Join us for 16 DAYS of Prayer against Domestic & Family Violence with Christians from across Australia.

At Common Grace, we are calling on all Christians in Australia to commit to 16 DAYS of Prayer against Domestic & Family Violence from 25 November to 10 December. 

One of the people who participated last year was a woman named Danielle, who contacted Common Grace to thank us for initiating 16 Days. She writes:

"I work in mental health, and specifically with children of parents with a mental illness - so with fairly vulnerable and often marginalised families and domestic violence in huge. I often feel helpless and challenged by this huge problem within our society and within the families who I work with [...] thanks so much for providing me with ideas of what to pray about, and to help me feel less overwhelmed by the issue and more empowered through God!"

Collectively, over two weeks, we’ll be learning about and praying for those impacted by and seeking to address domestic & family violence: from women of all cultures, classes and backgrounds, to women’s shelters, and police and frontline responders.  We will also be posting daily images on our Facebook, Instagram and Twitter that can easily be shared on your own social media.


Why now?

The campaign will begin on the International Day for the Elimination of Violence against Women and with White Ribbon Day (25 November).  It will also coincide with the UN’s 16 Days of Activism against Gender-Based Violence Campaign that, since 1991, has sought to galvanise action to end violence against girls and women around the world.


Why sign up?

As part of the 16 DAYS of prayer, you will receive daily emails from our team, with statistics, stories and prayer points, each regarding a different aspect of domestic & family violence’s wide-ranging impact. It will be a great way to get educated about what is happening in our world and to bring before God the cries of our hearts.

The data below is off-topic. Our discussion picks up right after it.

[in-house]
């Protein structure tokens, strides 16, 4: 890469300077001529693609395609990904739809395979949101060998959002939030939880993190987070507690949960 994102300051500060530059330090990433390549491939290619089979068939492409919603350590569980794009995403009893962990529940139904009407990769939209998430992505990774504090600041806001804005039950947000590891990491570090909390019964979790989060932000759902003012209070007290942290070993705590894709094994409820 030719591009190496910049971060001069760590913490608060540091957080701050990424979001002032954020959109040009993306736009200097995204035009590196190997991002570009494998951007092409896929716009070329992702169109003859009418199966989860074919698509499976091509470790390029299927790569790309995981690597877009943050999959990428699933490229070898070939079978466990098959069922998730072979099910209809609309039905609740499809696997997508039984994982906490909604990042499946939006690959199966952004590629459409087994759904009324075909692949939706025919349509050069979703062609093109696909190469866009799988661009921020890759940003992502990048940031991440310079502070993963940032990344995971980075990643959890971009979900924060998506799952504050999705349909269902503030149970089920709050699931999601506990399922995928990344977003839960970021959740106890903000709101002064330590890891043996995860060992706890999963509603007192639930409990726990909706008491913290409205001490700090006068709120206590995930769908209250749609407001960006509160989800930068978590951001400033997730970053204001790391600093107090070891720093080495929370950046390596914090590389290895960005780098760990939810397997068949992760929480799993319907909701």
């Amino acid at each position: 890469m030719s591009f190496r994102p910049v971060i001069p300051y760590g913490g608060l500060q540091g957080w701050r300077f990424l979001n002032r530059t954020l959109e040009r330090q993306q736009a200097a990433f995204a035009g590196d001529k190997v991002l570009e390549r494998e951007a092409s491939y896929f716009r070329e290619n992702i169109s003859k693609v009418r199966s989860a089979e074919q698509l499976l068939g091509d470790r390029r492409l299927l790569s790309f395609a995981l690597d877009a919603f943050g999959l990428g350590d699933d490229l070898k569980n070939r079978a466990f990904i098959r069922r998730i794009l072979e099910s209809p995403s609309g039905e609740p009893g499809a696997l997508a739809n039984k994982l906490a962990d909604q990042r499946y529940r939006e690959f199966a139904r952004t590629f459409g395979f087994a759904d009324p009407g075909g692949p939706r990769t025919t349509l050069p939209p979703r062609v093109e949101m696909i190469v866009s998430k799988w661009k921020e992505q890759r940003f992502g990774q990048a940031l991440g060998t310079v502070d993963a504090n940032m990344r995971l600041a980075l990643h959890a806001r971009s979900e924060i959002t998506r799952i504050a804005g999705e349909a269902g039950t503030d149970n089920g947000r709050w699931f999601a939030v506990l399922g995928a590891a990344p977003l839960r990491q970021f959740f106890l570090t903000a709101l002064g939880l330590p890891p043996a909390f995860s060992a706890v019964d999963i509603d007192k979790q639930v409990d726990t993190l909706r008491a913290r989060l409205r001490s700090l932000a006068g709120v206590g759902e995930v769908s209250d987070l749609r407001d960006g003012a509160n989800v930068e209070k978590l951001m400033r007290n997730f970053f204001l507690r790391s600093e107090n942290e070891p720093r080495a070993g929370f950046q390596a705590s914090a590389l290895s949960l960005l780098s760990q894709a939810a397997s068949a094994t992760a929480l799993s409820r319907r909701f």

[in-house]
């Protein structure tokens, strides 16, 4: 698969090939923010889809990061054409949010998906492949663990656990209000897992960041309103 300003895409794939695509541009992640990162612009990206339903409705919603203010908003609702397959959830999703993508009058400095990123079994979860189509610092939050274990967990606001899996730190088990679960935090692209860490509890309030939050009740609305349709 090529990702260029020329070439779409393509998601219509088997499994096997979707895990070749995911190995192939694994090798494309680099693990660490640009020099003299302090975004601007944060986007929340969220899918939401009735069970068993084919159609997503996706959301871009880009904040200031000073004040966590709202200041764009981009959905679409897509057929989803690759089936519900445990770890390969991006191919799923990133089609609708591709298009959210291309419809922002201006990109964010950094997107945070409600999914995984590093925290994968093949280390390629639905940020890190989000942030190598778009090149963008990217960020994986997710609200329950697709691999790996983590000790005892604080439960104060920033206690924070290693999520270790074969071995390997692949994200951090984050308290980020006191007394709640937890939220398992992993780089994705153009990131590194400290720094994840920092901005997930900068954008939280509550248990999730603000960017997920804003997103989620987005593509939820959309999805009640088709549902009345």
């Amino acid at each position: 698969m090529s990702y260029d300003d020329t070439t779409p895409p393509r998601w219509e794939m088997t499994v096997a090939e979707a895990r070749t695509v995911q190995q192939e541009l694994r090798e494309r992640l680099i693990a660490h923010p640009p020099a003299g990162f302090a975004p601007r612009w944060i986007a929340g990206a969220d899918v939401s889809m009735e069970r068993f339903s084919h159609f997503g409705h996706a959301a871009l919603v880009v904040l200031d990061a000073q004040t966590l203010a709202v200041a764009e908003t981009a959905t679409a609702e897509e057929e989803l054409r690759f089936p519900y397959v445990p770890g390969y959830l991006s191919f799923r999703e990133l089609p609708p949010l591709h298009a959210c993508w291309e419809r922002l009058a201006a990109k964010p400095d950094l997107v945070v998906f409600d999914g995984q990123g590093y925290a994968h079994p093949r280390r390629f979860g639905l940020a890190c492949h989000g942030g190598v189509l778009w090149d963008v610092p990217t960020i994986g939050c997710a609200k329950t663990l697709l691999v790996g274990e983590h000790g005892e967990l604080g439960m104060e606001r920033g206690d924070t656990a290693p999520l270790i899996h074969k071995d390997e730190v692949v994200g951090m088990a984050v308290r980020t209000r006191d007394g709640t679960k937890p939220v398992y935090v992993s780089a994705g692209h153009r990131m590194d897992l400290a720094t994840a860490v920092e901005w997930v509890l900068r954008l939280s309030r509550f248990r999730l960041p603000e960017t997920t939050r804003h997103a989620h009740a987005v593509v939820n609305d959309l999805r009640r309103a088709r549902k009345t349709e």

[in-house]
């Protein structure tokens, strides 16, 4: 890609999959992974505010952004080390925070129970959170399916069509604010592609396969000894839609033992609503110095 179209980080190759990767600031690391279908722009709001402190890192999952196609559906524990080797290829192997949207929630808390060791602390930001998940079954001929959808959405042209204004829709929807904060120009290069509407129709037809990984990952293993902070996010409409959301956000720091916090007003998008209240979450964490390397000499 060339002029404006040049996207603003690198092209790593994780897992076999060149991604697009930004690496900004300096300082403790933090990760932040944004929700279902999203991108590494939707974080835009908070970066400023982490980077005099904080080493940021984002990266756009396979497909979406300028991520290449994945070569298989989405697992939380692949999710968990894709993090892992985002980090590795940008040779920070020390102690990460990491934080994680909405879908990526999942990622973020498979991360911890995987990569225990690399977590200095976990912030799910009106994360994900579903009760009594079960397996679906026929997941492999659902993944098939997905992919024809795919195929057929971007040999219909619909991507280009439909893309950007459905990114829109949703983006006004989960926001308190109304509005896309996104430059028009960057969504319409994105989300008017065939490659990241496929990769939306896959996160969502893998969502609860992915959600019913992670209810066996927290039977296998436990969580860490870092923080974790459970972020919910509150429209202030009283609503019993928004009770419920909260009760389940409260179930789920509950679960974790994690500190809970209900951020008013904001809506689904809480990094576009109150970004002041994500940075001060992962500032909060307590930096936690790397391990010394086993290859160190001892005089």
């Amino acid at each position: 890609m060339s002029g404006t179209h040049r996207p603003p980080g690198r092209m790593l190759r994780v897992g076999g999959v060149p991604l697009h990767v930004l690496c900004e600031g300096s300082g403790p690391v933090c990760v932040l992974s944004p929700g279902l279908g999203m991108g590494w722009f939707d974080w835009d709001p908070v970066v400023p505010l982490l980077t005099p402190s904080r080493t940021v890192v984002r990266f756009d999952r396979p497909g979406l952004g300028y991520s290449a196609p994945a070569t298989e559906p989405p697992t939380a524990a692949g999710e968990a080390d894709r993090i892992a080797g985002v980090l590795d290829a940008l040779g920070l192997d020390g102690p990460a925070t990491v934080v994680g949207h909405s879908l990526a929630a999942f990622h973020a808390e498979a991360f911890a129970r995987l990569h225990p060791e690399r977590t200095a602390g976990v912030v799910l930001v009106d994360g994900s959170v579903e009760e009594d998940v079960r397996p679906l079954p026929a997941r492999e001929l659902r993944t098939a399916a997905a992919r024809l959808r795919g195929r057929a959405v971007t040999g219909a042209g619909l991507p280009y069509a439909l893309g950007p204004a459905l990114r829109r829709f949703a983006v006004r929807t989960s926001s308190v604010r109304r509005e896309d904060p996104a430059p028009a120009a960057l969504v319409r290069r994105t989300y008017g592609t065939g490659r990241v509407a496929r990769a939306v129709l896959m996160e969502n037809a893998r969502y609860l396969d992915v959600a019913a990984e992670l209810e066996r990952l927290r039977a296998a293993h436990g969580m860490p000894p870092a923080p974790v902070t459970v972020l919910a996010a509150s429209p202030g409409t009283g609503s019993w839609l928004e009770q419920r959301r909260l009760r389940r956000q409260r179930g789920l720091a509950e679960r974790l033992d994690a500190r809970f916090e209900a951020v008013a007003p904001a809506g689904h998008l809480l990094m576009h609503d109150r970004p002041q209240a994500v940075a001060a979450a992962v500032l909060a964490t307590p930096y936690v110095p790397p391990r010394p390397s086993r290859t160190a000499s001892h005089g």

Why do Christians care?

Domestic & family violence has long been a private issue. When current statistics point towards one in six women having experienced domestic & family violence in Australia, we know that within churches there are both victims and perpetrators. How the church and Christians respond to them is crucial in seeing justice, healing and transformation. In some cases, churches have responded to domestic & family violence in wonderfully supportive ways for victims. However sadly there have been countless times when the church has let women and children down, and sometimes put them even more at risk through disbelief, minimising the victim’s experience, or staying silent.

This inadequate response must not continue. We believe that the first instinct of Christians must be a genuine compassion for those who have been harmed in our communities. We at Common Grace hope that we can support churches and faith communities to be equipped to be safe and affirming places for women to disclose abuse. Where justice will be sought, action will be taken and real support offered. Victims need to have confidence that they will be heard and believed. That domestic & family violence will not be excused, that victims will not be blamed.

Jesus always protects the vulnerable and exposes evil. We want to follow the example of Jesus: our model for equal, loving, and mutual human relationships.

We recognise that gender inequality lies at the heart of domestic & family violence. That violent attitudes and behaviours have their root in the same place – the abuse of power and control of one person over another.

In Australia one in three women experience physical violence in their lifetime. One in six Australian women experience physical or sexual violence from an intimate partner, and one in four experience emotional abuse from a partner. And these statistics are just the tip of the iceberg of the brutality and horror of this epidemic.

Common Grace also believes that governments have a major role to play and we will be doing more in the coming months to call the Australian government to urgent, well-resourced action.

Let’s stand in solidarity with those affected by domestic and family violence – united for the common good, together, finding common ground and sharing in common grace.